Leebrick flood still causing issues for residents

An affirmation from @ksuaffirmations on Instagram about the Leebrick Hall flood.

Megan Becker Assigning Editor

The residents of Leebrick Hall are still dealing with the aftermath of the Oct. 19 flood.

Leebrick Hall floors three and eight flooded with an inch of water, causing water to drain to the floors below. Floors three and eight were left with damp carpet and a musty smell. 

George Edmiston, the associate director of residential facilities and housing, said the flood was cleaned up the night of.

“I think for the most part the custodial staff did a great job of trying to immediately respond,” Edmiston said. “They work closely with the students the day of as well as the following few days after, just making sure that all issues were resolved and that the water was all cleaned up.”

Travis Chambers, a sophomore advertising major and eighth floor resident, said he has struggled to get his room properly cleaned. He submitted a maintenance request Wednesday night for fans to air out his damp room. Thursday night, the request was marked as completed, although he never received fans.

He then filed another maintenance request for his room to be steam cleaned. Maintenance responded by sending an employee to spray his room to “make it smell nice.”

“They didn’t sanitize or clean anything, they just soaked up most of the water, but it was still left really wet and then the spray made it smell nice for a little bit,” Chambers said. “It doesn’t smell nice anymore.”

He keeps his windows open “all the time, but it’s freezing.” He filed a damage report for his computer, two electric guitars and more. He would estimate the cost of damage to be about $2,000.

Edmiston hasn’t seen any damage reports yet, but said they have been honored in the past.

Chambers said his floor flooded again on Sunday from a different source, leaving the carpet in his room and hallway soaked again. 

Jeffrey Hug, a Kent State housekeeper, said the usual process for cleaning a flood is extracting the water from the carpet, letting it dry, spraying the area with deodorizer and mold control, extracting the carpet with hot water then air drying with the help of fans.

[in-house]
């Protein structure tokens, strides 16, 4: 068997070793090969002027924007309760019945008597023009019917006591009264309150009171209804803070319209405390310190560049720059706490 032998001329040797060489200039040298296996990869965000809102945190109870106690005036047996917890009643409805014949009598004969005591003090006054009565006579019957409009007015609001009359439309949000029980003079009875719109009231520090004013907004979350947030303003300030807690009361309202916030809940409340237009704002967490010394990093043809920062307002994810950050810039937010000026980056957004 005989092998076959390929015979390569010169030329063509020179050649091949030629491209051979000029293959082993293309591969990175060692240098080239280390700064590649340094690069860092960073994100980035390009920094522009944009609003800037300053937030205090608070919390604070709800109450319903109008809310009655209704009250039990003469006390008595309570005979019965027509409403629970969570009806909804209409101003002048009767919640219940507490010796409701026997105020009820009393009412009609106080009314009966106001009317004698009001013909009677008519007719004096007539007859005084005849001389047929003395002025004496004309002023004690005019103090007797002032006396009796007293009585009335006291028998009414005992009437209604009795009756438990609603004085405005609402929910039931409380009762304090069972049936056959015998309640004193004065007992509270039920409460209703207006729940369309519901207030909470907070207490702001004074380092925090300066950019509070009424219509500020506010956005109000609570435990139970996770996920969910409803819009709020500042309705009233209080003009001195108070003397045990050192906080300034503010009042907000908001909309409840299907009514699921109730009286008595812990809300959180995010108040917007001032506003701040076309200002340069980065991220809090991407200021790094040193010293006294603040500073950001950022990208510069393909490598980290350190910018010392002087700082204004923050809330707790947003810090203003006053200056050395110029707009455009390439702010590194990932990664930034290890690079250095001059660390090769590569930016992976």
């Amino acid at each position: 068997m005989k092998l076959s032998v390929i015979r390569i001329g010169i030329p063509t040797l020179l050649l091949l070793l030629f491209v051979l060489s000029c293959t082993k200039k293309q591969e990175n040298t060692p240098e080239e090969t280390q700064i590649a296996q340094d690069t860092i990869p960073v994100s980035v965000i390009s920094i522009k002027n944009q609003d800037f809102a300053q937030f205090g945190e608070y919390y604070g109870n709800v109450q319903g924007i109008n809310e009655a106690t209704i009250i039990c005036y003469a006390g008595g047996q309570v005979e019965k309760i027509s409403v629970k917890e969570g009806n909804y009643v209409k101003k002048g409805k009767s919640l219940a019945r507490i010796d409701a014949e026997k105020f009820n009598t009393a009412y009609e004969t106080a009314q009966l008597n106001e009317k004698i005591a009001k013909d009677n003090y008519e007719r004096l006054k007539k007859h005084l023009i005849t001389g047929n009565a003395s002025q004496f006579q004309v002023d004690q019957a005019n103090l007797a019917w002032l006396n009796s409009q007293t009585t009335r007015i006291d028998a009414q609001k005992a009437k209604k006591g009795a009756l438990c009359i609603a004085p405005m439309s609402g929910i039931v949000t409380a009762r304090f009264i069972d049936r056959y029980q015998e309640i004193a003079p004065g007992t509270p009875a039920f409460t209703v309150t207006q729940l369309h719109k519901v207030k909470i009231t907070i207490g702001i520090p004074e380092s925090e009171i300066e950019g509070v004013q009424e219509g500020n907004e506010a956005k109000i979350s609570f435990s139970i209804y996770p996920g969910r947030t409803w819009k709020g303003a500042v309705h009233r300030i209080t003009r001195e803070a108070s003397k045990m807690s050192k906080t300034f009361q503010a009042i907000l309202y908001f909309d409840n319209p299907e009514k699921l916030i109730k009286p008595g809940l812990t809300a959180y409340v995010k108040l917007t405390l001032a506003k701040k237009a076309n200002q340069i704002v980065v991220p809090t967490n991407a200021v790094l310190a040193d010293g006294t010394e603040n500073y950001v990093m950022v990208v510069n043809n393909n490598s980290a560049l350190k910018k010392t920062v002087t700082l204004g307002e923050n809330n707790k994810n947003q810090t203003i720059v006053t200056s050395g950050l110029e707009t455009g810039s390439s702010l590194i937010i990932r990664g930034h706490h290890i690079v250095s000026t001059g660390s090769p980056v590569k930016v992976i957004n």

However, Hug was only aware of the full cleaning process on floors one and three, not eight.

Elena Kandola, a freshman fashion design major and eighth floor resident, said that no one came back to her room to continue cleaning after extracting the standing water. 

“I left my window open and that was really all I could do because they didn’t really give us anything,” Kandola said.

None of her things were ruined in the flood and her room is now back to normal, but she’s upset with the university’s lack of communication. She spoke with her RA about the situation, but never received an email from the university.

“I know that my RA was saying they don’t communicate directly to [the residents],” Kandola said. “We should still know what’s going on. Everybody’s worried about mold and that’s a pretty big issue.”

Chambers received emails from the university, but only after he reached out first.

“The only communication that I got about it was because I reached out to people like the GA and then the RA,” Chambers said. “I feel like they just wanted to sweep it under the rug and then let people figure it out on their own so they wouldn’t have to do anything about it.”

Edmiston said that residents should communicate with their hall staff on the situation.

Hug also faced problems with communication about the flood within the housekeeping staff.

“If I’m a manager, I immediately check, ‘Okay, what needs to be done?’ and then send my crew out there to follow up,” Hug said. “I don’t think he did, because we didn’t get a call the following day ‘til after lunch and that’s just dropping the ball. Do your job.”

He said some residents didn’t allow housekeeping or maintenance into their rooms a second time, which is what Hug blames the smell on.

“We have had a lot of students not being hygienic, shall we say. And there’s really not a lot we can do about it, unless it becomes a fire hazard,” Hug said. “If they’re fine with moldy carpet, mildew carpet, there ain’t nothing we can do about it.”

Megan Becker is an assigning editor. Contact her at [email protected]